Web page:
I got out of T1 with Lionel Sanders and one other guy, and set off on a fairly hard pace. A few minutes in and my quads started to cramp up, forcing me to slow. I’ve had this happen before (and in training a few days earlier) where my legs turn to acid and I basically can’t pedal hard until I go easy for three or four minutes, but luckily by the time Sanders came around, my legs had recovered enough to hold on to the train.

We made our way through a few small groups and by the halfway point it was down to Sanders, myself, Gambles, Timmy Winslow, and Matt Franklin. I never felt great on the bike and I was in fear of losing Sanders’ wheel for the first 30 miles, but my power was okay, which reassured me that I was feeling good. Sometimes the body’s senses are just wrong. Gambles took some pulls on the front, and I came through a few times, letting him (though it was mainly just Sanders) take responsibility for putting in the work. After all, the burden of winning, and therefore pulling my fair share, still does not lie with me.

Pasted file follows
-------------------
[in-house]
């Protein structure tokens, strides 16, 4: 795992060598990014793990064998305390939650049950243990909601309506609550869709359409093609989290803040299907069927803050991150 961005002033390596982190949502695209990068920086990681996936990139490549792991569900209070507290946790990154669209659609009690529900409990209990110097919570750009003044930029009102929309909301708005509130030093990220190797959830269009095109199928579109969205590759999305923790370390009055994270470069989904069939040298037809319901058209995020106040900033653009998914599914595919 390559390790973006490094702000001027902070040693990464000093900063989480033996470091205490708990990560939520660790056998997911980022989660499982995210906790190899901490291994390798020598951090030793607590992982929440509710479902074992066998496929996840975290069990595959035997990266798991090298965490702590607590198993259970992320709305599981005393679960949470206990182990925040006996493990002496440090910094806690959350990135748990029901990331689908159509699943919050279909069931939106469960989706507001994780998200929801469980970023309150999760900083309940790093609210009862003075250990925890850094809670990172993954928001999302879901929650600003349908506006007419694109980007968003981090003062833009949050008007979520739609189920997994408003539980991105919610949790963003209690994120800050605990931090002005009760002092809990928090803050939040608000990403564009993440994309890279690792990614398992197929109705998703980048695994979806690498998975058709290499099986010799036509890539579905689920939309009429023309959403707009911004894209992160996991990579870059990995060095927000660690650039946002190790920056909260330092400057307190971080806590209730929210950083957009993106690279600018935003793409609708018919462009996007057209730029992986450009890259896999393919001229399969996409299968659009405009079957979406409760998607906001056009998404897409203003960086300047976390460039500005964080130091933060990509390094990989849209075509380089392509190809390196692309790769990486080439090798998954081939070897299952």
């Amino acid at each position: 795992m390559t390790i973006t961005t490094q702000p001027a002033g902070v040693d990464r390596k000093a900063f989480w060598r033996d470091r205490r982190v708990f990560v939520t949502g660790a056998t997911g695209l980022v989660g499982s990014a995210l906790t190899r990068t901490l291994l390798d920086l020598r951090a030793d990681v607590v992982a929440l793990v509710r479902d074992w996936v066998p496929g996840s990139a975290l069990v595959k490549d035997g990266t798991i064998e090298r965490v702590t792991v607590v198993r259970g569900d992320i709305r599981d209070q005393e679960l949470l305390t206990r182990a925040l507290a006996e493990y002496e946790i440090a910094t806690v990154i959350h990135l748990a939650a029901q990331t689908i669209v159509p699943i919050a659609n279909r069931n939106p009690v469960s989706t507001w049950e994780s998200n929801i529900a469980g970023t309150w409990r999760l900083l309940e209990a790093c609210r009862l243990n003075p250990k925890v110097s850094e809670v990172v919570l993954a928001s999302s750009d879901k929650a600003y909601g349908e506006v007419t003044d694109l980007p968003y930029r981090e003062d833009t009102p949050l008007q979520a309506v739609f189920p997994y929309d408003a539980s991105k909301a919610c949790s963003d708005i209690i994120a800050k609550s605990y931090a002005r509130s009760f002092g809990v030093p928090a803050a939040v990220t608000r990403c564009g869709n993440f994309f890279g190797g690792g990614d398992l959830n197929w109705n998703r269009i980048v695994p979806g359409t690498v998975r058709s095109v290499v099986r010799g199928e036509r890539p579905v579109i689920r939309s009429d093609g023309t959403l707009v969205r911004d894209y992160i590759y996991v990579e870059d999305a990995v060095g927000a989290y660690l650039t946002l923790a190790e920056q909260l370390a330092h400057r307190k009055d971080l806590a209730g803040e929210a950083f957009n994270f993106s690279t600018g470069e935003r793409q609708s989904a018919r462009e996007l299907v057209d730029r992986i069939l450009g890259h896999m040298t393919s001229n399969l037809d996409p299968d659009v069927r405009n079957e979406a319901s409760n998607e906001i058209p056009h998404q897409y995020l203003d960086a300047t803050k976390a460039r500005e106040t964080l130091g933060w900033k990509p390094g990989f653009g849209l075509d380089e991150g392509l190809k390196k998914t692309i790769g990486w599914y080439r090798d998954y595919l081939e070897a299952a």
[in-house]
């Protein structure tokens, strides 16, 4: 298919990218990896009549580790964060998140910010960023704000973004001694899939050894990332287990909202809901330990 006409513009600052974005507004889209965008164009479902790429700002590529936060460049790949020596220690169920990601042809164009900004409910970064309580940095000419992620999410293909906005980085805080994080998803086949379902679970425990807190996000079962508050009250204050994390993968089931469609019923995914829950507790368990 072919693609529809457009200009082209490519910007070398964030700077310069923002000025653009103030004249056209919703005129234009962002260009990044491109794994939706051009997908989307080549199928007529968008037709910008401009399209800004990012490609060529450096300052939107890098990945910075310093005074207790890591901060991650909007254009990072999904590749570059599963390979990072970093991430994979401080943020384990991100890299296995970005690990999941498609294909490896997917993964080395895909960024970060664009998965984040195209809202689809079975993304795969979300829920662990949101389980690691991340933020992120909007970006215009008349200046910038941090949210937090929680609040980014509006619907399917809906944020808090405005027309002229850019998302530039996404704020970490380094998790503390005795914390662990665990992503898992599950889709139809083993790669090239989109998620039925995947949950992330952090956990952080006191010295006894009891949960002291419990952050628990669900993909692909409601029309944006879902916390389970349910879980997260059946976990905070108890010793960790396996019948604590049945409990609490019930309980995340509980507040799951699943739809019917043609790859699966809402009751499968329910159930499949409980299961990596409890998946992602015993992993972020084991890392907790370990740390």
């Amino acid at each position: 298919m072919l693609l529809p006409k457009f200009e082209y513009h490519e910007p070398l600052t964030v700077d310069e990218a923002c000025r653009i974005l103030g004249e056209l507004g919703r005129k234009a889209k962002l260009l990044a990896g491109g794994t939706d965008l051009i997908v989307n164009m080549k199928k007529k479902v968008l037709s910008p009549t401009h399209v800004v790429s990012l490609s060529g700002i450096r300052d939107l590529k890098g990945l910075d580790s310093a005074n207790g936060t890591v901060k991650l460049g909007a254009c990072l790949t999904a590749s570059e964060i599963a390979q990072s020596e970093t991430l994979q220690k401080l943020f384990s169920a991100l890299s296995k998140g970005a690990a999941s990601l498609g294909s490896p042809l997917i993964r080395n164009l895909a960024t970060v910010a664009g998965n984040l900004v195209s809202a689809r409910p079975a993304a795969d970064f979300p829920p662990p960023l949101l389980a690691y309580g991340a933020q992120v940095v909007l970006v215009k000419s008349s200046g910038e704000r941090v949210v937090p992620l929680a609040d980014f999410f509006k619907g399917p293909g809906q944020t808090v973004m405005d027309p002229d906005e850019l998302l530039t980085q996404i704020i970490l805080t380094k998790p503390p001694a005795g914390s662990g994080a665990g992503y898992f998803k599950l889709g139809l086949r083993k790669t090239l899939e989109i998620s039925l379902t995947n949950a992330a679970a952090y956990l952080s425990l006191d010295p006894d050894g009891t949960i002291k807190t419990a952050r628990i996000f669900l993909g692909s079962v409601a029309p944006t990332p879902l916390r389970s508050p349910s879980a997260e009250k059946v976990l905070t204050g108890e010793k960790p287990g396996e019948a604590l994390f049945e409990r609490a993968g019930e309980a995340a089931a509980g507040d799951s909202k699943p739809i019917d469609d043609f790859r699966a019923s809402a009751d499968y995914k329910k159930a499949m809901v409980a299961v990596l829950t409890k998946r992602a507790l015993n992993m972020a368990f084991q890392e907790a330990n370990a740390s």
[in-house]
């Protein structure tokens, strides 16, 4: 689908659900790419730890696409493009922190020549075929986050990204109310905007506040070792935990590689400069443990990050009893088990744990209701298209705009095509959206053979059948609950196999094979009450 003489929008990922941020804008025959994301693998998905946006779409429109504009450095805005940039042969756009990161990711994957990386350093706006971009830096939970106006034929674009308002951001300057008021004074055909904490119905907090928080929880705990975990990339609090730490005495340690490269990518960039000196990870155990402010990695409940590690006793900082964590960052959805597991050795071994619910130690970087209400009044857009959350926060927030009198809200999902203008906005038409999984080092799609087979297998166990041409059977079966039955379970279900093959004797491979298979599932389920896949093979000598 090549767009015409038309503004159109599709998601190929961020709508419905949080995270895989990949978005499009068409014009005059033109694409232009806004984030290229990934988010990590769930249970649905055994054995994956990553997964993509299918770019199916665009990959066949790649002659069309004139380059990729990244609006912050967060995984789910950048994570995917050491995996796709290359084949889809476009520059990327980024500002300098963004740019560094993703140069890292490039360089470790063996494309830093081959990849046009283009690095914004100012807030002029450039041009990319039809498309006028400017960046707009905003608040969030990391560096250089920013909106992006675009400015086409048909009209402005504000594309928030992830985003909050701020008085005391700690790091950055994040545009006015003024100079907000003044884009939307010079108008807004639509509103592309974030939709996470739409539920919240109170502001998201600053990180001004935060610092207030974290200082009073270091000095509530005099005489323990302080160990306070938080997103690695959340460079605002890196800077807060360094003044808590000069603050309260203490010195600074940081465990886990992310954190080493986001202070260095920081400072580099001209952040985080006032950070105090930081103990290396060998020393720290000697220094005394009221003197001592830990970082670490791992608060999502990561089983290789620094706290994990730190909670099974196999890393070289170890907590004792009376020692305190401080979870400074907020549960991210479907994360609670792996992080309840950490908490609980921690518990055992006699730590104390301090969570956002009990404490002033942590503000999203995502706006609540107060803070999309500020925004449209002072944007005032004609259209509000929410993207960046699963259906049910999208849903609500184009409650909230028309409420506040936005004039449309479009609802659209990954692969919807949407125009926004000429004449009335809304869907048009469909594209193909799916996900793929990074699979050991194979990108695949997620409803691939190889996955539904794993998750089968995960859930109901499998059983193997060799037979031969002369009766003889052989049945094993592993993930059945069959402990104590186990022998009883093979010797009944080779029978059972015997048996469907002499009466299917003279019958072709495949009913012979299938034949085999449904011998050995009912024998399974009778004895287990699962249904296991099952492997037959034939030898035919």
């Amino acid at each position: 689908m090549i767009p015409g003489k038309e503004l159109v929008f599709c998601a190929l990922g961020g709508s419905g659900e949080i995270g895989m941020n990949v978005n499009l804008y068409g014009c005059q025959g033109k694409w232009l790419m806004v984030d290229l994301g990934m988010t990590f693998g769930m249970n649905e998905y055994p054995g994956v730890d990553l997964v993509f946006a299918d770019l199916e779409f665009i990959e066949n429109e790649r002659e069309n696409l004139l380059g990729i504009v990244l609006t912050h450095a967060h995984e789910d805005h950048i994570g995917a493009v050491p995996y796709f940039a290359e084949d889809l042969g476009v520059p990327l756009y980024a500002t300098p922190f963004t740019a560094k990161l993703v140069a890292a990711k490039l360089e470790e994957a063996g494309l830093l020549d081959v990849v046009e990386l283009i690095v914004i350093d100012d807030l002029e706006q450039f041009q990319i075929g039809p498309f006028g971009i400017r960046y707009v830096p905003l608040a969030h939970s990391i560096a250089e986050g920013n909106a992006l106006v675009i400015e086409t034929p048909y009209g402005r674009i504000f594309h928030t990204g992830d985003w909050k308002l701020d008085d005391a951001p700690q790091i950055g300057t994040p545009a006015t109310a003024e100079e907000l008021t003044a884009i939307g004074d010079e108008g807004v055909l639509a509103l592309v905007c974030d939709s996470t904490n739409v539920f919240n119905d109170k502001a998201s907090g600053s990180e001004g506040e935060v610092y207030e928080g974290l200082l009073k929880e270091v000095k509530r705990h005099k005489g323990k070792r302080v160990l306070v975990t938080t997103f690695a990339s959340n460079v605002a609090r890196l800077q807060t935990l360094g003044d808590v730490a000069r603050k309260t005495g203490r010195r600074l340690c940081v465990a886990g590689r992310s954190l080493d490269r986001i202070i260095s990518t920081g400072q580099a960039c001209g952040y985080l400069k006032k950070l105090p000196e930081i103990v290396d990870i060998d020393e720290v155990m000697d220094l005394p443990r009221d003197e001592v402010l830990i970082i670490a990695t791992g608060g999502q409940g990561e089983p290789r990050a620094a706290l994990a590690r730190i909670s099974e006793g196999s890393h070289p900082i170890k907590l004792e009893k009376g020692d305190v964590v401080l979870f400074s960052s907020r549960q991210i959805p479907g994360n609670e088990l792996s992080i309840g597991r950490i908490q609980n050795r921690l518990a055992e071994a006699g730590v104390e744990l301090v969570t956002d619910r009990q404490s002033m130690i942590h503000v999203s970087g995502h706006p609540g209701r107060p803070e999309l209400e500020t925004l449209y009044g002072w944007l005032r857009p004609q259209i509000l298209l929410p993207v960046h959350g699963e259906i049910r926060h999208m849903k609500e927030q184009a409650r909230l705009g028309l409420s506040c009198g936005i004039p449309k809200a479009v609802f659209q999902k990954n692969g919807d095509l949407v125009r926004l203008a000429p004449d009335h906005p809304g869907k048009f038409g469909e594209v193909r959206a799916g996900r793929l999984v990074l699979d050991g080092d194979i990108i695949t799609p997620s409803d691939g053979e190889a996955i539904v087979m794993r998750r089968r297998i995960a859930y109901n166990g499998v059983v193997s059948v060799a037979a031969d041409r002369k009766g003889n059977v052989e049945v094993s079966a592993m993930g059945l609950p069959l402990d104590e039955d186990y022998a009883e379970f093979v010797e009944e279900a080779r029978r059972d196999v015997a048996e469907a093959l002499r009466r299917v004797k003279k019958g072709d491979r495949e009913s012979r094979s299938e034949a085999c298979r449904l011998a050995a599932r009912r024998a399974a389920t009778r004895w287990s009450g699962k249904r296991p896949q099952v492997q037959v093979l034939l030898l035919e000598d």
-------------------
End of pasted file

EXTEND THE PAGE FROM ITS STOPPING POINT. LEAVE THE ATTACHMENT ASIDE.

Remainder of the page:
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Photo credit: Talbot Cox

Four of us came into T2 together (Gambles, Sanders, Timmy, and myself), and my left hamstring immediately cramped as I crouched to put my shoes on. It had been twinging the last five miles of the bike. Although since I never have hammy problems I shrugged it off as no big deal. Once upright again, the hammy stopped its screaming and the cramp somehow moved up into my chest, as usual.

Out on the run course, which is where the race actually starts, my aspirations of getting second quickly dissolved. Yes, my aspirations were set on second, not first, because I do have some small ability to see myself rationally. I may be fool of myself, but I’m not a fool. Get it? Neither do I.